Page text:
• Supersize the tank – Most water butts are relatively small and don’t store a whole lot of water, but what if you could collect more? If you have some larger roofs to play with, perhaps consider a larger tank? Options include fixed to wall slimline tanks,[6] through commercial style water tanks like we use at the nursery,[7] and even underground rainwater storage tanks with pumping systems.[8] Tanks like these may allow you to have much more water on hand when you need it, collect more when it does rain, and store it for longer periods. If you’re investing in large tanks, we would recommend discussing this with an expert or doing some thorough research, as there are health concerns with storing water for long periods.
Gardena water butt pump https://www.gardena.com/uk/products/watering/pump/
Gardena water butt pump. (above) 
  1. Think about run-off. Run-off is rainwater hitting hard surfaces like patio’s, driveways, and roofs; and running off into other areas, for example into drains. This is quite a big problem as much of our drainage systems have not been upgraded in a long time, and it leads to flooding and pollution events downstream. There are, however, ways to capture more of this in your garden without a bigger water butt, reducing some of this pressure, and hopefully helping to make your garden more resilient in dry periods.
    • Less paving – The best way to limit run off is just to have less of it, but that only really helps with run-off not watering.
    • Drain to the garden – I see a lot of paving these days draining towards the house with an Aco[9] drain or similar across the doors, draining directly to the mains. This not only channels storm water straight into the drainage system, but also takes all that water out of the garden, and if the drain were to block (happens here at the garden centre all the time) it may well flood your house. Try to fall paving away from the house and into the garden and plant this area up with plants that like to be well watered.
    • Area’s too wet? – If you have wetter areas, for example next to a patio or driveway (like above), consider using a leaky pipe to move that water to a drier area of the garden.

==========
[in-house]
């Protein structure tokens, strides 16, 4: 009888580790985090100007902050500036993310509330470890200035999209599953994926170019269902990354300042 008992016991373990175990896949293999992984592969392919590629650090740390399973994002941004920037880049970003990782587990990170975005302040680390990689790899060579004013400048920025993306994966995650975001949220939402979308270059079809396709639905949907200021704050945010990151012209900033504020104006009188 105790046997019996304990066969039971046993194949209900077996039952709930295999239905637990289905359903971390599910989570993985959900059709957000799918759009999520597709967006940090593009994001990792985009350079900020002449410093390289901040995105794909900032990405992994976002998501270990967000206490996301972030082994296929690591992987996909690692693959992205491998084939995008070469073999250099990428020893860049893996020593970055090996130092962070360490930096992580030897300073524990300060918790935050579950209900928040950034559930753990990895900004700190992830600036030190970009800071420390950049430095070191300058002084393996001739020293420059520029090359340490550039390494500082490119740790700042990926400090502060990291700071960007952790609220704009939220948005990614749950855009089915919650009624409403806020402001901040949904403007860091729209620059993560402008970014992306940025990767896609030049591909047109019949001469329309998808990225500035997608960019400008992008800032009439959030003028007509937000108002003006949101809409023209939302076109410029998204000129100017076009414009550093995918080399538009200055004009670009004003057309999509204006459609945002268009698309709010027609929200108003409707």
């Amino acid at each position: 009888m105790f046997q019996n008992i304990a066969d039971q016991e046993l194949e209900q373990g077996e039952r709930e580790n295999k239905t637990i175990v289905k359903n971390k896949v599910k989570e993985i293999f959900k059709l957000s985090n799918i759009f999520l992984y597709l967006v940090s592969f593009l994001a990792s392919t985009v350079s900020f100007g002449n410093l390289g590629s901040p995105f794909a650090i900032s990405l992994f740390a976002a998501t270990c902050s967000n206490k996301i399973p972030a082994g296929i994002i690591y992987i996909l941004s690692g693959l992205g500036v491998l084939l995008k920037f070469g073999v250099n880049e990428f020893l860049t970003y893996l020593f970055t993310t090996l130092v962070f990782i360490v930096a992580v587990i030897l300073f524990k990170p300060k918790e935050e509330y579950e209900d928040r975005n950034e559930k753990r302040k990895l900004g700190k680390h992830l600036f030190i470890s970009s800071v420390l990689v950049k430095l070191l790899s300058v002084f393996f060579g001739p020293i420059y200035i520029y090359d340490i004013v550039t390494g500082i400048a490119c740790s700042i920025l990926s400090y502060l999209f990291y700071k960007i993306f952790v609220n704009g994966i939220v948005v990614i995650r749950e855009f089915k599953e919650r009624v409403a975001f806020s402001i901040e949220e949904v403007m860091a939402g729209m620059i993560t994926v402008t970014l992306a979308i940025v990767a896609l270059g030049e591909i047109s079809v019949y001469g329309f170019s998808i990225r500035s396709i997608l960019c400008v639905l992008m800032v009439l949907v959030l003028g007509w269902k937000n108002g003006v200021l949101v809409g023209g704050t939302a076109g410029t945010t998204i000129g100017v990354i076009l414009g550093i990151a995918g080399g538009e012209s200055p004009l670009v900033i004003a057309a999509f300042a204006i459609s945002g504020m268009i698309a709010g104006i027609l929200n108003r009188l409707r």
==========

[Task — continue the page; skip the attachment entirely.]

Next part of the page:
• Permeable paving – Permeable paving is any paving that allows water through the surface, at its most basic gravel is a permeable paving solution, tarmac and paving stones usually aren’t. These days a multitude of products are available for permeable paving, including special paving stones & block pavers, reinforcement mats for grass and gravel & microporous resins and tarmac. By utilising solutions like this more moisture will be retained in your local environment, planting in and around these areas is likely to be more resilient than those around solid paving.
      Pro Tip: When using these permeable surfaces, consider cut-outs for planting directly into the ground instead of pots on top, which dry out quickly.
    • After reading the last paragraph did you go out and buy a fancy underground rainwater collection tank? Re-divert that Aco drainage to it!

      Video showing permeable Tarmac in action on YouTube. (above)

Although the surface of the soil may be dry there's often moisture lurking deep underground, that plants, particularly those with deep roots, can tap. The more water we allow to stay in our garden after rain events, the longer the soil retains moisture.

  1. Reduce pots and planters. Smaller containers dry out quicker than larger ones, so think carefully before designing gardens that use lots of pots, small planters or hanging baskets. They are a lot more work in dry weather than those in the ground. If you're considering lots of pots consider large planters and raised beds, if you’re thinking about raised beds, could you make them bigger? Always try to leave the bottom of a raised bed open to the ground below to allow roots to grow deep and access water as far down as possible.

We hope some of these ideas gave you pause for thought on any future garden projects you might have, or helped you identify where you could make improvements. Next time we’ll discuss some ideas on how we can think about shade and temperature in your garden.

Bye for now…


[1] https://www.metoffice.gov.uk/research/climate/understanding-climate/uk-and-global-extreme-events-drought

[2] https://www.water.org.uk/advice-for-customers/water-and-health/

[3] https://gardenculturemagazine.com/chlorine-and-plants/

[4] https://www.irrigatia.com

[5] https://www.layoftheland.co.uk/search?q=gardena+watering&type=product%2Carticle%2Cpage&options%5Bprefix%5D=last

[6] https://www.freeflush.co.uk/collections/rainwater-harvesting-systems/products/470-l-above-ground-pumped-rainwater-harvesting-system

[7] https://www.lbsbuyersguide.co.uk/steel-sectional-covers-to-fit-water-storage-tanks-various-sizes

[8] https://www.directwatertanks.co.uk/1800-litres-premium-underground-rainwater-harvesting-garden-system

[9] https://www.aco.co.uk/garage_threshold


October 02, 2022 — Peter Lay